Laszlo Kovacs, Cinematographer: 1933-2007

Laszlo KovacsThe first thing I saw when I logged on this morning was that Hungarian born cinematographer Laszlo Kovacs had passed away.

A graduate of Budapest’s Academy of Drama and Film Art, Kovacs came to Hollywood in 1956, fleeing the Hungarian revolution. He had his first notable success working for producer Roger Corman on Hell’s Angels on Wheels starring a young Jack Nicholson. His work with Corman led directly to work with other 70’s luminaries from the Corman stable: Peter Fonda (Easy Rider – Directed by Dennis Hopper), Bob Rafelson (Five Easy Pieces, King of Marvin Gardens), and Peter Bogdanovich (Targets, What’s Up Doc?, Paper Moon, At Long Last Love, Nickelodeon). He would also go on to photograph Hal Ashby’s Shampoo, Martin Scorsese’s New York, New York, Steven Spielberg’s Close Encounters of the Third Kind, and many other films.

A cornerstone of the 70s golden age of American Cinema, Kovacs died Saturday night (7/21) in his sleep at his home in Beverly Hills. He is survived by his wife Audrey and his two daughters Jullianna and Nadia.

The blog As Little as Possible contemplates cinema without Kovacs.


6 thoughts on “Laszlo Kovacs, Cinematographer: 1933-2007

  1. IF nothing else, Close Encounters is my favorite Speilberg film and a huge debt for that goes to the look of the movie. It’s simply beautiful to watch, a nice mix of otherworldly and storybook, well before Speilberg would take storybook to an overwrought level with his later films. Kovacs deserves all the praise for capturing that look and feel.

    The saddest part about Kovacs’ passing is how little reaction it’s actually drummed up amongst the bloggers out there. It’s too easy for the technical genius of Hollywood to slip away unnoticed in a world where Hollywood is now scrutinized so completely and constantly.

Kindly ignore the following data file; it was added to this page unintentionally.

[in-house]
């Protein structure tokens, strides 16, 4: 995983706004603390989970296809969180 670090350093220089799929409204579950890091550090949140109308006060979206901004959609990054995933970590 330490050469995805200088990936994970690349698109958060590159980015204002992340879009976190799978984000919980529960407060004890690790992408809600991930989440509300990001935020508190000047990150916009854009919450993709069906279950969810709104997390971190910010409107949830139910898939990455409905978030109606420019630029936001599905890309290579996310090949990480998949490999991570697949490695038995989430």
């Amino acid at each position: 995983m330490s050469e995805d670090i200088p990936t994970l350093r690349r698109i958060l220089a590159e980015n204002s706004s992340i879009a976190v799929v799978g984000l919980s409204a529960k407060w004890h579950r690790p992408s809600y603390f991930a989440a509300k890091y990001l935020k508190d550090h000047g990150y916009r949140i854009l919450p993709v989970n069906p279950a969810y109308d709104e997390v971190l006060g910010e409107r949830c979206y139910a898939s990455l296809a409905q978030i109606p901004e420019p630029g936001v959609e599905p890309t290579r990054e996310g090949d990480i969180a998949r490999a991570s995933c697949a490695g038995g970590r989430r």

2. Spielberg definitely knew what he was getting with the choice of Kovacs.

    The thing about him for me is he was among the first ‘name’ cinematographers I knew of early on when I was just beginning to understand there was more to a movie than who the stars were.

    It is a little sad a bigger deal isn’t being made about it, but I guess not too surprising since he’s not a star or a director. He’s not a personality.

  3. Nice comments guys. Cinematographers should enjoy greater acclaim, especially the ones from the 1970s and especially ones from the 70s as brilliant as Kovacs. Will films ever look like the ’70s again? I sincerely hope so. Today its either too blocked, too beautiful, or too nothing, shitty for shitty sake verite.
    I long for the beautiful, natural great ’70s look again. Shampoo is not one of my favorites, but that airy look of society lost is haunting (I’m of the opinion that Ashby films are about 80 percent light and cutting anyway, but that’s a different kettle altogether.)

  4. You mean moving the camera around a lot and cutting every few seconds to distract the audience from the fact that the movie is a piece of shit isn’t good cinematography and editing in your book, Chuck? What are you come kind of elitist??!!??

  5. Well I’m an idiot. Kovacs was a camera man on Close Encounters, doing second unit shooting, but Vilmos Zsigmond was the Cinematographer on CE3K.

    I need to pay more attention to what I read.

    Regardless, Kovacs was still brilliant. The thing I appreciate the most about him was that his resume included plenty of standard mainstream films, many of which are notably beautiful regardless of their pedigree.

  6. Hmm…yeah I waffled on that too, but has him listed as one of many cinematographers and IMDB has him listed as ‘additional director of photography’ so I went with it.

    It’s funny though because I’m always mixing up Kovacs and Zsigmond anyway.

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